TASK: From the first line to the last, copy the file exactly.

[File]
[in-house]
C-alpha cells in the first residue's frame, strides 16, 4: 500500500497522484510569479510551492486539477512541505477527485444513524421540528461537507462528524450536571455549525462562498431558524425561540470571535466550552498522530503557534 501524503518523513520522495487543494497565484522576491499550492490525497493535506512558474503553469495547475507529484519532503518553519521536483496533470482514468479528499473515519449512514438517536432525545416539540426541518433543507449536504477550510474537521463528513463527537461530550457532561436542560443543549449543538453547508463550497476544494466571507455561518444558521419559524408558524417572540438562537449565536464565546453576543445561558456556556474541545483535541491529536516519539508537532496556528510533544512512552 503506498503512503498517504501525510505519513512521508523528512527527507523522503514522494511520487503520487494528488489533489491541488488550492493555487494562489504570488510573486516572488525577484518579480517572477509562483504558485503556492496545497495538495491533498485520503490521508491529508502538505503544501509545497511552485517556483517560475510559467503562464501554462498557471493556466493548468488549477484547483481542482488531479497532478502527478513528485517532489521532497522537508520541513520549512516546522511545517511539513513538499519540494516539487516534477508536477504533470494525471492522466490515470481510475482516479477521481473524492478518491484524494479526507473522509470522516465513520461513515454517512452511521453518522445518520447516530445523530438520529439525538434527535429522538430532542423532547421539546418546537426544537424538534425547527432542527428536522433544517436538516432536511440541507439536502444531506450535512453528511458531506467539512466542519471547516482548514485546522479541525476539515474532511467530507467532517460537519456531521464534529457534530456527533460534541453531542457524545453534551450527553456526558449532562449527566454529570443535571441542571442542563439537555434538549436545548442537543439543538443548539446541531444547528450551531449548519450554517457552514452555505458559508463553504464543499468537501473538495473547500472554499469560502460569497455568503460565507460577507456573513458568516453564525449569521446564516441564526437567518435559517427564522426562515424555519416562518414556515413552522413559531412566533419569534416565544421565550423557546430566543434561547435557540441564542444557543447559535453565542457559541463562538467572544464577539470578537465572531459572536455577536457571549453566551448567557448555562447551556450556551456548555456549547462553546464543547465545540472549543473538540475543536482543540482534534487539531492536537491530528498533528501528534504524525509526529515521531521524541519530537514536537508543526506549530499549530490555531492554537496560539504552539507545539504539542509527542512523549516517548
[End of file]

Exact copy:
[in-house]
C-alpha cells in the first residue's frame, strides 16, 4: 500500500497522484510569479510551492486539477512541505477527485444513524421540528461537507462528524450536571455549525462562498431558524425561540470571535466550552498522530503557534 501524503518523513520522495487543494497565484522576491499550492490525497493535506512558474503553469495547475507529484519532503518553519521536483496533470482514468479528499473515519449512514438517536432525545416539540426541518433543507449536504477550510474537521463528513463527537461530550457532561436542560443543549449543538453547508463550497476544494466571507455561518444558521419559524408558524417572540438562537449565536464565546453576543445561558456556556474541545483535541491529536516519539508537532496556528510533544512512552 503506498503512503498517504501525510505519513512521508523528512527527507523522503514522494511520487503520487494528488489533489491541488488550492493555487494562489504570488510573486516572488525577484518579480517572477509562483504558485503556492496545497495538495491533498485520503490521508491529508502538505503544501509545497511552485517556483517560475510559467503562464501554462498557471493556466493548468488549477484547483481542482488531479497532478502527478513528485517532489521532497522537508520541513520549512516546522511545517511539513513538499519540494516539487516534477508536477504533470494525471492522466490515470481510475482516479477521481473524492478518491484524494479526507473522509470522516465513520461513515454517512452511521453518522445518520447516530445523530438520529439525538434527535429522538430532542423532547421539546418546537426544537424538534425547527432542527428536522433544517436538516432536511440541507439536502444531506450535512453528511458531506467539512466542519471547516482548514485546522479541525476539515474532511467530507467532517460537519456531521464534529457534530456527533460534541453531542457524545453534551450527553456526558449532562449527566454529570443535571441542571442542563439537555434538549436545548442537543439543538443548539446541531444547528450551531449548519450554517457552514452555505458559508463553504464543499468537501473538495473547500472554499469560502460569497455568503460565507460577507456573513458568516453564525449569521446564516441564526437567518435559517427564522426562515424555519416562518414556515413552522413559531412566533419569534416565544421565550423557546430566543434561547435557540441564542444557543447559535453565542457559541463562538467572544464577539470578537465572531459572536455577536457571549453566551448567557448555562447551556450556551456548555456549547462553546464543547465545540472549543473538540475543536482543540482534534487539531492536537491530528498533528501528534504524525509526529515521531521524541519530537514536537508543526506549530499549530490555531492554537496560539504552539507545539504539542509527542512523549516517548